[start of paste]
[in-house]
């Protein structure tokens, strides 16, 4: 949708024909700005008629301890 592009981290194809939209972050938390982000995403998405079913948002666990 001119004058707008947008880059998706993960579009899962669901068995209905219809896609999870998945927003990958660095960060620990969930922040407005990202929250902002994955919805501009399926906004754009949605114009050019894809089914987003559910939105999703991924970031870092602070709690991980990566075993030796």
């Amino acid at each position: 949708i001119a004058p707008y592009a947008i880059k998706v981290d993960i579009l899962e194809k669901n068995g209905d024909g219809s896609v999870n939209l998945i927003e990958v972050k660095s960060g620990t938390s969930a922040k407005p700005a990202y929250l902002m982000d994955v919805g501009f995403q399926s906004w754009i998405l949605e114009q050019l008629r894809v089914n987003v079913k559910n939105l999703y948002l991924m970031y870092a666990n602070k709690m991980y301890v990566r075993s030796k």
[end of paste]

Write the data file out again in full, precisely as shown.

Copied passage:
[in-house]
């Protein structure tokens, strides 16, 4: 949708024909700005008629301890 592009981290194809939209972050938390982000995403998405079913948002666990 001119004058707008947008880059998706993960579009899962669901068995209905219809896609999870998945927003990958660095960060620990969930922040407005990202929250902002994955919805501009399926906004754009949605114009050019894809089914987003559910939105999703991924970031870092602070709690991980990566075993030796």
């Amino acid at each position: 949708i001119a004058p707008y592009a947008i880059k998706v981290d993960i579009l899962e194809k669901n068995g209905d024909g219809s896609v999870n939209l998945i927003e990958v972050k660095s960060g620990t938390s969930a922040k407005p700005a990202y929250l902002m982000d994955v919805g501009f995403q399926s906004w754009i998405l949605e114009q050019l008629r894809v089914n987003v079913k559910n939105l999703y948002l991924m970031y870092a666990n602070k709690m991980y301890v990566r075993s030796k």